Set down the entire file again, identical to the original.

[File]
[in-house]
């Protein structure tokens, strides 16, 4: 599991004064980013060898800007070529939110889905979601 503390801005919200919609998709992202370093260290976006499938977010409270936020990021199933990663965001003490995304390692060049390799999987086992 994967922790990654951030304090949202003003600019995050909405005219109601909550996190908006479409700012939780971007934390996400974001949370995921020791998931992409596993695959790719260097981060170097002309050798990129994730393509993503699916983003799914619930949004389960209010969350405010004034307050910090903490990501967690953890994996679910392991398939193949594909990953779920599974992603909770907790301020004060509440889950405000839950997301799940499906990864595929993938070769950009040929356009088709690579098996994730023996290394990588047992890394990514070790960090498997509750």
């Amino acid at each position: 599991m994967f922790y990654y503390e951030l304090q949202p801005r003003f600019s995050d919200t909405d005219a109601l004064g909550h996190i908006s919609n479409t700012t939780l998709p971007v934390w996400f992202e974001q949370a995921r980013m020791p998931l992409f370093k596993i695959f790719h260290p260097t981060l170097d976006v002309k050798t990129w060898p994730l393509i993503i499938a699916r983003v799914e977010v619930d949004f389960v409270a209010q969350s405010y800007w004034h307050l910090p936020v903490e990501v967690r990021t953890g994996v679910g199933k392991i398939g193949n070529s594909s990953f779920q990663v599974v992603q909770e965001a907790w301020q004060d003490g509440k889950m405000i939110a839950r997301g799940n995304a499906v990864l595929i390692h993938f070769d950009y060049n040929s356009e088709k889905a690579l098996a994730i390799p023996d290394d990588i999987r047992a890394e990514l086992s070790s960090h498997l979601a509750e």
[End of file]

[in-house]
């Protein structure tokens, strides 16, 4: 599991004064980013060898800007070529939110889905979601 503390801005919200919609998709992202370093260290976006499938977010409270936020990021199933990663965001003490995304390692060049390799999987086992 994967922790990654951030304090949202003003600019995050909405005219109601909550996190908006479409700012939780971007934390996400974001949370995921020791998931992409596993695959790719260097981060170097002309050798990129994730393509993503699916983003799914619930949004389960209010969350405010004034307050910090903490990501967690953890994996679910392991398939193949594909990953779920599974992603909770907790301020004060509440889950405000839950997301799940499906990864595929993938070769950009040929356009088709690579098996994730023996290394990588047992890394990514070790960090498997509750």
């Amino acid at each position: 599991m994967f922790y990654y503390e951030l304090q949202p801005r003003f600019s995050d919200t909405d005219a109601l004064g909550h996190i908006s919609n479409t700012t939780l998709p971007v934390w996400f992202e974001q949370a995921r980013m020791p998931l992409f370093k596993i695959f790719h260290p260097t981060l170097d976006v002309k050798t990129w060898p994730l393509i993503i499938a699916r983003v799914e977010v619930d949004f389960v409270a209010q969350s405010y800007w004034h307050l910090p936020v903490e990501v967690r990021t953890g994996v679910g199933k392991i398939g193949n070529s594909s990953f779920q990663v599974v992603q909770e965001a907790w301020q004060d003490g509440k889950m405000i939110a839950r997301g799940n995304a499906v990864l595929i390692h993938f070769d950009y060049n040929s356009e088709k889905a690579l098996a994730i390799p023996d290394d990588i999987r047992a890394e990514l086992s070790s960090h498997l979601a509750e």